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  1. Leaders in Luxury
February 10, 2010updated Jan 29, 2014

Deepak Ohri

By Chris Boyle

Deepak Ohri

CEO
Lebua Hotels & Resorts

In just three years, and in the midst of a worldwide recession, Lebua Hotels & Resorts CEO Deepak Ohri has done the unthinkable: Build a thriving luxury hotel brand from the ground up.

In 2006, Ohri became Lebua’s first employee, and shortly thereafter began the daunting task of turning Bangkok’s ailing Meritus hotel into the first Lebua. The resulting five-star, all-suite hotel has gone on to win multiple awards, and Ohri himself has earned accolades like The Art of Travel’s Entrepreneur of the Year Award. What’s even more incredible is that Lebua has managed to maintain occupancy rates of over 80%, well above even more established hoteliers in Bangkok. Elite Traveler sat down with Ohri to find out the secrets to his success—and what’s on the horizon for this budding chain.

ET: Did you always know you wanted to work in the hospitality and luxury industries? What drew you to your career path?

Deepak Ohri: I chose hospitality because I was an extrovert, and my parents suggested that [hospitality] would be the right career path for me. And when I got into it, it became a passion. I enjoy doing what I’m doing so it’s like a hobby, only I’m getting paid for my hobby.

ET: Have you always liked to travel?

Deepak Ohri: I first started traveling when I joined this industry, and [now] I love it. I think last year I was in Bangkok—that’s where our base is—for no more than 78 days. So I was traveling like crazy.

ET: What’s your favorite place to travel to in your downtime?

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Deepak Ohri: Lake Como [in Italy]. That’s a place where I can relax a lot.

ET: How did you end up in Bangkok working with Lebua?

Deepak Ohri: [My wife and I] got married ten years ago in India, and we came to Phuket and Bangkok for our honeymoon. My wife told me that Bangkok was the place she wanted to settle, so within a month we came back to Bangkok and I started a job. After two years, I joined Lebua and was actually their first employee.

ET: You’ve won a number of accolades, both for your hotels and your own personal accomplishments as an entrepreneur—what professional success has meant the most to you?

Deepak Ohri: I think the biggest professional success was launching the Lebua brand. That meant a lot because that was a property that we took over: That was another [brand of] hotel that we re-branded as Lebua, and we achieved great success in occupancy rates in less than six months, which is something that is unheard of in Asia in the hospitality industry. I think that was the biggest achievement.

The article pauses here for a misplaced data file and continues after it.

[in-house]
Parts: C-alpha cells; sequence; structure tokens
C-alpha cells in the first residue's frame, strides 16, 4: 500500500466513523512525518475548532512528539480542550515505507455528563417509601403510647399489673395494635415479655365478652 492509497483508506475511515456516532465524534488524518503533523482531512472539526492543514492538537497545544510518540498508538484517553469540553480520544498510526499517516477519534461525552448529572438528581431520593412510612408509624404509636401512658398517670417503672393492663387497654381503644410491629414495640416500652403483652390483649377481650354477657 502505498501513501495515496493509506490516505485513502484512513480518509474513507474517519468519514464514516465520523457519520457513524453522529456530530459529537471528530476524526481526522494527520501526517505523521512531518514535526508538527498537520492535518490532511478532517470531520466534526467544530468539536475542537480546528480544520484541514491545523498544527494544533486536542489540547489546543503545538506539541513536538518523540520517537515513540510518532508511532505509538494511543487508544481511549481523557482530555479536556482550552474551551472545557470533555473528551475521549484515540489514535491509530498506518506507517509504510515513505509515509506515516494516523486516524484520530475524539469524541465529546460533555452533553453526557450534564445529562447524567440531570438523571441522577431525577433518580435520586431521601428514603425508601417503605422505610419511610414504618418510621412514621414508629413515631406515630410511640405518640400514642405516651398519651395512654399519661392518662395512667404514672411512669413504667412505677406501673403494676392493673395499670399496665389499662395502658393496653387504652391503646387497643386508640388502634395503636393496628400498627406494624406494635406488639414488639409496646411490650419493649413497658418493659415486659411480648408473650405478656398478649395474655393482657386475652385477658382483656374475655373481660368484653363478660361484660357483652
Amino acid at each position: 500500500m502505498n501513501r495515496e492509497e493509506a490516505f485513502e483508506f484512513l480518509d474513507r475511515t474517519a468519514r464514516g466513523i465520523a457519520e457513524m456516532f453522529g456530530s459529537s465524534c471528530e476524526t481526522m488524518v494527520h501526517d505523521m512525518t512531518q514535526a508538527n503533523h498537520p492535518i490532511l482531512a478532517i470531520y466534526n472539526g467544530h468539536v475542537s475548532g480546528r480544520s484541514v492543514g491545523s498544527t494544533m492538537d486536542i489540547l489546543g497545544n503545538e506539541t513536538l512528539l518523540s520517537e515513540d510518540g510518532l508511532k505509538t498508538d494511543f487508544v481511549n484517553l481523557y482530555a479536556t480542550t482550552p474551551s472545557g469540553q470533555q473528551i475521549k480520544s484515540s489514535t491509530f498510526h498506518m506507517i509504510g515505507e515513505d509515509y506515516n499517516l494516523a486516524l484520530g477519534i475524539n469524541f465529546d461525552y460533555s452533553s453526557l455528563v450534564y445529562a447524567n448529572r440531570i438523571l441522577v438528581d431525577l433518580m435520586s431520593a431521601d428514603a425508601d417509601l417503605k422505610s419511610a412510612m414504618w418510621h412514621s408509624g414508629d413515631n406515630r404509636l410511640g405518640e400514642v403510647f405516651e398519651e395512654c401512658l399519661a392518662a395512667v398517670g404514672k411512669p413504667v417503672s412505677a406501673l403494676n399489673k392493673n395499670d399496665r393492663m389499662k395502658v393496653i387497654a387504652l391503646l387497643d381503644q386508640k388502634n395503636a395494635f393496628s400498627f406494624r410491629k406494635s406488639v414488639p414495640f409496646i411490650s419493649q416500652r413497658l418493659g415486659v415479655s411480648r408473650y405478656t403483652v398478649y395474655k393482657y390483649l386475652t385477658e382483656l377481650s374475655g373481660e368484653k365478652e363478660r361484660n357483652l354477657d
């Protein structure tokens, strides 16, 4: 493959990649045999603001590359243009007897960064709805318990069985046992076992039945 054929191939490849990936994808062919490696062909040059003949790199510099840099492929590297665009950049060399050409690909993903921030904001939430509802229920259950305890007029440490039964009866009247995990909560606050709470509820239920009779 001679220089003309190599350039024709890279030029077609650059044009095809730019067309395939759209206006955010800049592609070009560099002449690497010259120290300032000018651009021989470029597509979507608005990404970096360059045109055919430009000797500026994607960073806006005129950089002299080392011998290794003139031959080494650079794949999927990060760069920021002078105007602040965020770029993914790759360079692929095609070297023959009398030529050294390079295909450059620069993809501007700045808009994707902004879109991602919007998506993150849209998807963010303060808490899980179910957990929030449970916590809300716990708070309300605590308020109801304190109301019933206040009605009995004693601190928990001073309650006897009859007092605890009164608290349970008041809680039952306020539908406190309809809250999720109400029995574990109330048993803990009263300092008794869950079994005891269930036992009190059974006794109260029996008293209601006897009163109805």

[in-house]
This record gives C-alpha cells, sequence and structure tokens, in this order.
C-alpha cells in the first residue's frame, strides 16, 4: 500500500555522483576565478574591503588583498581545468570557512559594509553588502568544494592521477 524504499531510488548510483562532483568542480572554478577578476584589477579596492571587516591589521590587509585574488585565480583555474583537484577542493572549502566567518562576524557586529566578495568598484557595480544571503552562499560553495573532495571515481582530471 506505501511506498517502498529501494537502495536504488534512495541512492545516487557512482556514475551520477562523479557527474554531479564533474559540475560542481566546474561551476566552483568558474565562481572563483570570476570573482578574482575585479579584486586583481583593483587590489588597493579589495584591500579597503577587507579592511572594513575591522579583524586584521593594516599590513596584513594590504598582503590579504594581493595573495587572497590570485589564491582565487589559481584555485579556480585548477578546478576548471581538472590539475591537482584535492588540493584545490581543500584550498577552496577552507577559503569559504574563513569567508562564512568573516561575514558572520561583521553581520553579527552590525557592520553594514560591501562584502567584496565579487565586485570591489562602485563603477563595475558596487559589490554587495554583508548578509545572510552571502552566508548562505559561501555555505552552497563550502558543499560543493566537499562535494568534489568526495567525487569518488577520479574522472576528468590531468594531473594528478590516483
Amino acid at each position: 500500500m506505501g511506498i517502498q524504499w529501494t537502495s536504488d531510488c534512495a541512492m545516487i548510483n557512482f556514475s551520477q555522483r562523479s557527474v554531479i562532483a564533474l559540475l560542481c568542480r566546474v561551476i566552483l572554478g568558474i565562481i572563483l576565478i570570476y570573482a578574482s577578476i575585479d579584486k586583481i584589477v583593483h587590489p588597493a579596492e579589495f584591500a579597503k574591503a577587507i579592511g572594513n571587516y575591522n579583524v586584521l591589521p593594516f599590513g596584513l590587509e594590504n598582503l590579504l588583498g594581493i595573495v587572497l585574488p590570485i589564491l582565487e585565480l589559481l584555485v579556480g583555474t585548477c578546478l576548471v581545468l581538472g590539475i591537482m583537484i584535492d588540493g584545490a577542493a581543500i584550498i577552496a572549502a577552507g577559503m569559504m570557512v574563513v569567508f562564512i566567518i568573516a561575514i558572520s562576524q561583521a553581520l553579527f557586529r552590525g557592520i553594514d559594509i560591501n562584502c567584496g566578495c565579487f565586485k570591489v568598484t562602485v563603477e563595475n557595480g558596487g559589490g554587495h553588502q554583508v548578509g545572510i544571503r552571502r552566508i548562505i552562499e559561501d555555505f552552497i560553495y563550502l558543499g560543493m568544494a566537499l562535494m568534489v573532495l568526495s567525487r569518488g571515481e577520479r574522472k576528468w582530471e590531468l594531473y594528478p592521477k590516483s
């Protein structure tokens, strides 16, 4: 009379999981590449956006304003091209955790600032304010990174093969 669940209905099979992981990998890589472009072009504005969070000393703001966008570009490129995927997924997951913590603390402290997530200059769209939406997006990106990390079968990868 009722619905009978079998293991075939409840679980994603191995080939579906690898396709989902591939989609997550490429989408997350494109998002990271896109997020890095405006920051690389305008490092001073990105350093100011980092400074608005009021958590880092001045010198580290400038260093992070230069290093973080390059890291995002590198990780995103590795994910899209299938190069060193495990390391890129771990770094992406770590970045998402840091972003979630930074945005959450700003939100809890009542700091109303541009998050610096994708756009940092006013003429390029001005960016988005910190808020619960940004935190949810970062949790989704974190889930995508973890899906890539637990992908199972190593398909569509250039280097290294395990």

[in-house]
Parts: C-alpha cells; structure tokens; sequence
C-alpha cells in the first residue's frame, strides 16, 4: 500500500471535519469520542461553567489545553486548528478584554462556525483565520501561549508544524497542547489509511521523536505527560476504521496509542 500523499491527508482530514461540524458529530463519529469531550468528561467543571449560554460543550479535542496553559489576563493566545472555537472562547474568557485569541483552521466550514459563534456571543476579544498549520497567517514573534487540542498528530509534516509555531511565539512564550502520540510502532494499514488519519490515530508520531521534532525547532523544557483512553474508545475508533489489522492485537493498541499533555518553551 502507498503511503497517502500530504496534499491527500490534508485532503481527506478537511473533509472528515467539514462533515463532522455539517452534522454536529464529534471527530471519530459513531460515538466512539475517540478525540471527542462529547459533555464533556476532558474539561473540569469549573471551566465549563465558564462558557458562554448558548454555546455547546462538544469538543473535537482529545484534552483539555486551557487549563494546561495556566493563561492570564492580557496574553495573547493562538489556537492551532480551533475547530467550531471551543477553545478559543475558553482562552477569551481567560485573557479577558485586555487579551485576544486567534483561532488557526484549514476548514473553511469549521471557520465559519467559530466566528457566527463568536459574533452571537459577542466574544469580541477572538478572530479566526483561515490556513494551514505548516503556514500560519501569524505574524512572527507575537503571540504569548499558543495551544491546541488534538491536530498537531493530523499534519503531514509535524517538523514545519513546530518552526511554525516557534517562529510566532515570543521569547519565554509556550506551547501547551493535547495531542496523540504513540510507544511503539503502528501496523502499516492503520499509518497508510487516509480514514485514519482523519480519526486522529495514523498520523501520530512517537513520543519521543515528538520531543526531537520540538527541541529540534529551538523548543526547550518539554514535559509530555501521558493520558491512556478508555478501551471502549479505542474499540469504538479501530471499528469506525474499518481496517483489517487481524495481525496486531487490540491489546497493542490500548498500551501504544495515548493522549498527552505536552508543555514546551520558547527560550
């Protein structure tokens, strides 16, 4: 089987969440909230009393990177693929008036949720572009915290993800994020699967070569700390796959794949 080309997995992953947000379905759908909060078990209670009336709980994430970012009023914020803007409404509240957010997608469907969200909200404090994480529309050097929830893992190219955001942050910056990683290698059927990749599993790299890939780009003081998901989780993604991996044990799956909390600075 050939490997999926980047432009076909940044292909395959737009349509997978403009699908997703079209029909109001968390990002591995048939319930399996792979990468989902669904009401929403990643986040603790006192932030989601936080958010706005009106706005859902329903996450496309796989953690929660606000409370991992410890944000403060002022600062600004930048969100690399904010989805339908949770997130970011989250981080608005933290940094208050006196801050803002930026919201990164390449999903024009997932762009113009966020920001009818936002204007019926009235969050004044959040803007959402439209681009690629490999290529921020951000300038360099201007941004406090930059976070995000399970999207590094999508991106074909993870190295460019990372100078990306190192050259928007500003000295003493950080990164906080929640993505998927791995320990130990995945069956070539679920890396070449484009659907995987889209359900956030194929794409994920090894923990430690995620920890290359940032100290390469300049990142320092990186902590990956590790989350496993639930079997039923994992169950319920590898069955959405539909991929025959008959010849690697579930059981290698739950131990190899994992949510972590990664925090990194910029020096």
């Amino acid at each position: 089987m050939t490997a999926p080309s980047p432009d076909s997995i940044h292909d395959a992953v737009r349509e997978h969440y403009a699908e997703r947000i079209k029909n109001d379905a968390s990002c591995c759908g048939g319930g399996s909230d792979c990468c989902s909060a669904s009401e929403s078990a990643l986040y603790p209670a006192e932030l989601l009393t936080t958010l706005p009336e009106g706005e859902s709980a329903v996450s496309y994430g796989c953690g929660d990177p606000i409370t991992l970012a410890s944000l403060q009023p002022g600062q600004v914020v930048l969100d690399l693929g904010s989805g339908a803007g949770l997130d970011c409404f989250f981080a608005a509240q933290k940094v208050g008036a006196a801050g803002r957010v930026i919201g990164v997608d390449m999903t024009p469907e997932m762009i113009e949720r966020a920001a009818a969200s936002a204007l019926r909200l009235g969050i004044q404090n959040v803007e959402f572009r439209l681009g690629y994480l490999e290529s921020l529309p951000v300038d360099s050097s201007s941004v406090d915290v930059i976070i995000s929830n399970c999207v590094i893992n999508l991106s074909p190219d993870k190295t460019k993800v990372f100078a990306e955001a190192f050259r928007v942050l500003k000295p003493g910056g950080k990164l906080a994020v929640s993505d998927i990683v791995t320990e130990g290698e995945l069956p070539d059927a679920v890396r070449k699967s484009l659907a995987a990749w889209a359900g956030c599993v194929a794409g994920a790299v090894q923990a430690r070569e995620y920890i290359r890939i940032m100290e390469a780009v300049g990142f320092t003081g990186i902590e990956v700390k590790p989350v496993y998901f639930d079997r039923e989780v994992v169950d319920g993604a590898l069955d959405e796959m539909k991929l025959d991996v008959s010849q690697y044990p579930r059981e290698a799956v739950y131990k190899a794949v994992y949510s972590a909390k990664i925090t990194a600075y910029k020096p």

ET: What were some of the business strategies you employed in order to successfully build a company from the ground up in the midst of a recession?

Deepak Ohri: I think we’re quite an innovative company and we think outside the box, so we implemented social media and e-commerce strategies during a time when everybody was trying to save money—nobody wanted to book through a travel agent and pay the extra money, so we adopted e-commerce and went to the consumer directly. I think that was the best strategy during a recession. Everybody saw numbers going down during the recession, and we saw an increase of 30 percent. What we also do is emotional behavior study—we tried to create more emotional experiences in our properties during the recession time, so that’s why consumers started coming in. In the next ten or twenty days, you’re going to see a new website from Lebua.com, which will be more emotional and more interactive, and I think that it will be one of the best websites in the hospitality industry. Digital is the way to go.

ET: What were the biggest challenges you faced and how did you overcome them?

Deepak Ohri: The biggest challenges, of course, were in the year 2009: One was the worldwide recession and one was the political issue in Thailand. It was a time when we actually thought, and all of our bankers and other colleagues must have thought, that we had lost it. And a week before our April closure, we spent a huge amount of money in a new acquisition, and thought maybe we should put it on hold. So our cash flow was down to minimum the day before closure, and there was a moment when I thought, “the ship is going to sink.” That was the time that we went to the employees and requested to cut their salaries, we went to the suppliers and we cut costs there, we took out extra credit, and I think we are the first [company] to bounce back—because at the same time as we were cutting costs, we actually invested in the social media, and I think that is the strategy that paid off. By the beginning of July we saw that we were bouncing back, and we’re quite happy about the steps we took.

ET: You’ve maintained occupancy rates over 80% in Bangkok. What makes Lebua properties so special—what keeps guests coming back?